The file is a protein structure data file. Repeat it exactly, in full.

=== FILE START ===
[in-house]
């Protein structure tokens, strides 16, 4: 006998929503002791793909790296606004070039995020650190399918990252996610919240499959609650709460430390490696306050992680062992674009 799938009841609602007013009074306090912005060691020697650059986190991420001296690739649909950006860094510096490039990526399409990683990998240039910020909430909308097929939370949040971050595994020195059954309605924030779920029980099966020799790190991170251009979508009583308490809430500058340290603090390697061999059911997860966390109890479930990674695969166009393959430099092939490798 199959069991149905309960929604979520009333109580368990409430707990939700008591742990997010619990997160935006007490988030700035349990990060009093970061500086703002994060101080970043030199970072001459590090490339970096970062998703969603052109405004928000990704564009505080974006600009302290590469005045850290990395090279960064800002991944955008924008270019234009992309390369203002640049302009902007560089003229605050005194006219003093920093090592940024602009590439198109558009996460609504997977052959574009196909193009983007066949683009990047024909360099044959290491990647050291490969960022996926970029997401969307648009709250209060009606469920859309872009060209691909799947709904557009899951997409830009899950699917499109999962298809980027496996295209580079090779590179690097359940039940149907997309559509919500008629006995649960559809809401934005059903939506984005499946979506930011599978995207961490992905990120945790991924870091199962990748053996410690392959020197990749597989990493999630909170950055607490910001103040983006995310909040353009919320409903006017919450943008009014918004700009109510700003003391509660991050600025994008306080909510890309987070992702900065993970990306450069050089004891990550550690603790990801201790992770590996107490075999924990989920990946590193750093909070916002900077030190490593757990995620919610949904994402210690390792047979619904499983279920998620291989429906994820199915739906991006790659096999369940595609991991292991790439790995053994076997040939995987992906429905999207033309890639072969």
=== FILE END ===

[in-house]
């Protein structure tokens, strides 16, 4: 006998929503002791793909790296606004070039995020650190399918990252996610919240499959609650709460430390490696306050992680062992674009 799938009841609602007013009074306090912005060691020697650059986190991420001296690739649909950006860094510096490039990526399409990683990998240039910020909430909308097929939370949040971050595994020195059954309605924030779920029980099966020799790190991170251009979508009583308490809430500058340290603090390697061999059911997860966390109890479930990674695969166009393959430099092939490798 199959069991149905309960929604979520009333109580368990409430707990939700008591742990997010619990997160935006007490988030700035349990990060009093970061500086703002994060101080970043030199970072001459590090490339970096970062998703969603052109405004928000990704564009505080974006600009302290590469005045850290990395090279960064800002991944955008924008270019234009992309390369203002640049302009902007560089003229605050005194006219003093920093090592940024602009590439198109558009996460609504997977052959574009196909193009983007066949683009990047024909360099044959290491990647050291490969960022996926970029997401969307648009709250209060009606469920859309872009060209691909799947709904557009899951997409830009899950699917499109999962298809980027496996295209580079090779590179690097359940039940149907997309559509919500008629006995649960559809809401934005059903939506984005499946979506930011599978995207961490992905990120945790991924870091199962990748053996410690392959020197990749597989990493999630909170950055607490910001103040983006995310909040353009919320409903006017919450943008009014918004700009109510700003003391509660991050600025994008306080909510890309987070992702900065993970990306450069050089004891990550550690603790990801201790992770590996107490075999924990989920990946590193750093909070916002900077030190490593757990995620919610949904994402210690390792047979619904499983279920998620291989429906994820199915739906991006790659096999369940595609991991292991790439790995053994076997040939995987992906429905999207033309890639072969």